To ensure a bench trial, a pre-dispute waiver of the right to trial by jury must be included in the waiver of liability where allowed by law. When knowingly and voluntarily entered into, pre-dispute waivers of the right to a trial by jury have usually been upheld by state and federal courts. There have been two notable exceptions – Georgia and California.[5] To be enforceable, the waiver must state that the parties have waived all right to a trial by jury in any legal action challenging the enforcement of the liability waiver. The waiver of trial by jury must be conspicuous, clear and unambiguous, and knowingly and voluntarily signed by the client. To bring a jury-waiver provision to the attention of the signer, it should be made conspicuous (such as by providing a clear subheading at the start of the provision, and/or in the provision using a contrasting/conspicuous font style—such as bold print, italics, underling, or larger sized print). It is also not a bad idea to ask the participant to acknowledge the participant’s consent to the jury waiver, by having a place at the end of the provision where the participant enters the participant’s initials.

In many states the bench trial may be an advantageous compromise between the arbitration process and a trial by jury. It has many of the positive features of the arbitration process – generally less expensive and quicker than a trial by jury. At the same time, the bench trial is more likely to result in a decision that is based on the law regarding the issue (and provides for appeal in the event of an alleged error in the interpretation of the law).

Before deciding among arbitration, trial by jury, and a bench trial, the sport, recreation, and fitness provider should consult legal counsel in regard to the best alternative under applicable law. It is also wise to clear the use of an arbitration agreement through the provider’s insurance company (because some insurance policies indicate that an insured cannot unilaterally waive an insurer’s right to have claims resolved through litigation). If a provider decides that an arbitration provision should be included in their agreement(s) with participants, it is important that the provision be thoughtfully and clearly drafted. Poorly drafted arbitration provisions are not enforced, or can lead to time-consuming-and-expensive ancillary courtroom litigation over ambiguities in the provision.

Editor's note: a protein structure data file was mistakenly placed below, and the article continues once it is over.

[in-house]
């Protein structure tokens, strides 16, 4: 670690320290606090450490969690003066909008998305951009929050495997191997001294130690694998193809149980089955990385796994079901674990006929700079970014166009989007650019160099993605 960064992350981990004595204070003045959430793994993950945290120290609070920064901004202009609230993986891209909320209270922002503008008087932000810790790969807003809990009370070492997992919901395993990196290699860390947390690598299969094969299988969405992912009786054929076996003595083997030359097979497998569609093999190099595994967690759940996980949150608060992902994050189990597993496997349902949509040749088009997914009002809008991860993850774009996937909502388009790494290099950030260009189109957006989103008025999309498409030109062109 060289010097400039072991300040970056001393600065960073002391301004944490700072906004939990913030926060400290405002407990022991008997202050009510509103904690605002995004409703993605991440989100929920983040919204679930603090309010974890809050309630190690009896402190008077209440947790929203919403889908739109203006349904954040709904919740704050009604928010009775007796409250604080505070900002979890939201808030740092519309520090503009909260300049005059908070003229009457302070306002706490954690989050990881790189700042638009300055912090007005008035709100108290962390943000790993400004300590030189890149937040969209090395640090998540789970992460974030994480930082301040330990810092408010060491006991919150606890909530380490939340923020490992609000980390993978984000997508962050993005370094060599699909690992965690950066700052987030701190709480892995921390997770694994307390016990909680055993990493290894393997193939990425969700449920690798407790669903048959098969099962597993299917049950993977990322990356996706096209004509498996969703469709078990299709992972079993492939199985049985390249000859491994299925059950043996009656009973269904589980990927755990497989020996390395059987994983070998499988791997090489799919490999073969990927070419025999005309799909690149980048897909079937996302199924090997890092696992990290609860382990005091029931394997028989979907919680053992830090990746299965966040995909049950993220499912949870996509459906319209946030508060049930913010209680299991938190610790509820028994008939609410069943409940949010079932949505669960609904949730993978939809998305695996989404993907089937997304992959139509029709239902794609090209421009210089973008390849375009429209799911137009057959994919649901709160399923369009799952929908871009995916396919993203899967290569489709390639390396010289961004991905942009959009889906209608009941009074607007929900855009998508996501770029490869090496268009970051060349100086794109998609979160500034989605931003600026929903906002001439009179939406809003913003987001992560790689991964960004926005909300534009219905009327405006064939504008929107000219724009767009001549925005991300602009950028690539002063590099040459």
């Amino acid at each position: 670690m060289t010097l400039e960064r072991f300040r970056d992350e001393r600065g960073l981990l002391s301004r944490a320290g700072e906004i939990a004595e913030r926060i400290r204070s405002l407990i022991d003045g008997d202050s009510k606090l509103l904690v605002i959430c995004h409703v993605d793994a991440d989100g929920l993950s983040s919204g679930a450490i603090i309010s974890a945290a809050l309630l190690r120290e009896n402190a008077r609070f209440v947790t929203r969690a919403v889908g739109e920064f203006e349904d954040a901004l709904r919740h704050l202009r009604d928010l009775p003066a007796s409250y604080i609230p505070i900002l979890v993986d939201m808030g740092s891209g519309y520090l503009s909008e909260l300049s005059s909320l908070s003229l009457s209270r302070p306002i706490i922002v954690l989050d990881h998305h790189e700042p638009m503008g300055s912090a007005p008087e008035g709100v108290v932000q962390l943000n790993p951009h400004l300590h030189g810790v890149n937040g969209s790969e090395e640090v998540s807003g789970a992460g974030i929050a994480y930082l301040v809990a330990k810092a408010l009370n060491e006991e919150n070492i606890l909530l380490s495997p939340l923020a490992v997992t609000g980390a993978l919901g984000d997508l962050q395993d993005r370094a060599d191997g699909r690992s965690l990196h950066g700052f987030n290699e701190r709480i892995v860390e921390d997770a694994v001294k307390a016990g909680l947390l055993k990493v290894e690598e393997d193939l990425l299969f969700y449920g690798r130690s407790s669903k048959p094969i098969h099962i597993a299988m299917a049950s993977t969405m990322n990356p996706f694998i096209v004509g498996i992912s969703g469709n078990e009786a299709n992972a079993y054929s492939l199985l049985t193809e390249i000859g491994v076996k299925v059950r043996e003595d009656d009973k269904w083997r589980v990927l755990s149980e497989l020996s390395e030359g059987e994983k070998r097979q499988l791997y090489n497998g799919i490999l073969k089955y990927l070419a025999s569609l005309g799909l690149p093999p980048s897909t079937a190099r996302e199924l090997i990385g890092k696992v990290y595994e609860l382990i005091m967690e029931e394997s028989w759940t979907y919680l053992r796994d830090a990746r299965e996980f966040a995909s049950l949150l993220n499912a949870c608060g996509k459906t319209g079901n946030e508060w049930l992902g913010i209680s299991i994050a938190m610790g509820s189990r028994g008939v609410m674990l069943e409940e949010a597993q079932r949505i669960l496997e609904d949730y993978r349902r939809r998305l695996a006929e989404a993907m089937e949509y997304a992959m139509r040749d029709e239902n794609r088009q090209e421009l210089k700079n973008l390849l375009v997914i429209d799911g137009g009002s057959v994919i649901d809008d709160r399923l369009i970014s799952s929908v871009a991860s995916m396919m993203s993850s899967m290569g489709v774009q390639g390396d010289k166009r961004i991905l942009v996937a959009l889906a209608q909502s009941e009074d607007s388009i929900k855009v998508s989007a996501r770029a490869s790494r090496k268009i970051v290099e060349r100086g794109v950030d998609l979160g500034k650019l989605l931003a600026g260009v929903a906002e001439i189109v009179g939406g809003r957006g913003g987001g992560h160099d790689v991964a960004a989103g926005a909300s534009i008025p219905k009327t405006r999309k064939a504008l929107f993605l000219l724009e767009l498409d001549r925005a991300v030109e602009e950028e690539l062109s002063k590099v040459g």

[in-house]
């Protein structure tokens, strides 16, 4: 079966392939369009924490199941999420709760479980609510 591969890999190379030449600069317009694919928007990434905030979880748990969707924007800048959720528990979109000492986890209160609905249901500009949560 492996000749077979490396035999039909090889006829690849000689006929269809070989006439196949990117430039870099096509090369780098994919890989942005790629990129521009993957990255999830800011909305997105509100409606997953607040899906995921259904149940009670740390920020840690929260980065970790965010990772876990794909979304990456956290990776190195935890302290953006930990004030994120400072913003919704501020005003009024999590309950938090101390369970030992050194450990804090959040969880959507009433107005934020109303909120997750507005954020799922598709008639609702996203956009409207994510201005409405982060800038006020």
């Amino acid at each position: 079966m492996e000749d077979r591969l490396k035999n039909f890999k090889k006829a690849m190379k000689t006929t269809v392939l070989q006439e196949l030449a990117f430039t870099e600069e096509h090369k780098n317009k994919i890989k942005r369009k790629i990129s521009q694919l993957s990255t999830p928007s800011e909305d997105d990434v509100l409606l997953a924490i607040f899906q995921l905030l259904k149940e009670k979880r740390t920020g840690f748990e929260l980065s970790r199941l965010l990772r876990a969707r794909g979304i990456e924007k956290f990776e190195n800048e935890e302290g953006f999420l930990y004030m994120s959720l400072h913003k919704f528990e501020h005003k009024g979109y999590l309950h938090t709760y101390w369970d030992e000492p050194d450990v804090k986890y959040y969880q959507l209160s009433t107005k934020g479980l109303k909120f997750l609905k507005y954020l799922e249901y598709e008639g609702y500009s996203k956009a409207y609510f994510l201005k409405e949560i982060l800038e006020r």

[1] Atalese Court citing the U.S. Supreme Court in AT & T Mobility LLC v. Concepcion, 563 U.S. 1740, 131 S.Ct. 1740, 1745–46, 179 L. Ed.2d 742, 751 (2011)

[2] Arbitration Appeals http://www.wiggin.com/4801 citing Eljer Mfg. Inc. v. Kowin Dev. Corp. (14 F.3d 1250, 1253 (7th Cir. 1994)).

[3] It is worthy of note that as of Nov. 1, 2013, the American Arbitration Association has made an important change in its arbitration process rules. AAA now allows the parties the option of appealing a case before an AAA Appeal Tribunal which may review decisions based on allegations of errors of law. Agreement to this option may be included in the arbitration agreement; this option lessens the “finality” of the arbitrator ruling, may extend the arbitration by three months, and will prove significantly more costly than arbitration without this option. The advantage is that state law regarding the matter is more likely to be applied.

[4] It should be noted that in some states (such as Wisconsin), waiver agreements must be “entirely separate” from other agreements a provider may be asking the participant to sign (such as a membership agreement, or a registration agreement). In such states, the arbitration clause should be in an agreement that is separate from the waiver agreement.

[5] Georgia’s jury waiver statute, Georgia Code of Civil Practice § 9-11-39(a), specifies the few situations in which the guaranteed right may be waived (See also the Georgia Supreme Court ruling in Bank South, N.A. v. Howard, 264 Ga. 339, 444 S.E.2d 799 (1994)). California courts have also held pre-dispute contractual jury waivers in civil actions are unenforceable on statutory and public policy grounds (Rincon EV Realty LLC v. CP III Rincon Towers, Inc., 8 Cal. App. 5th 1, 2017).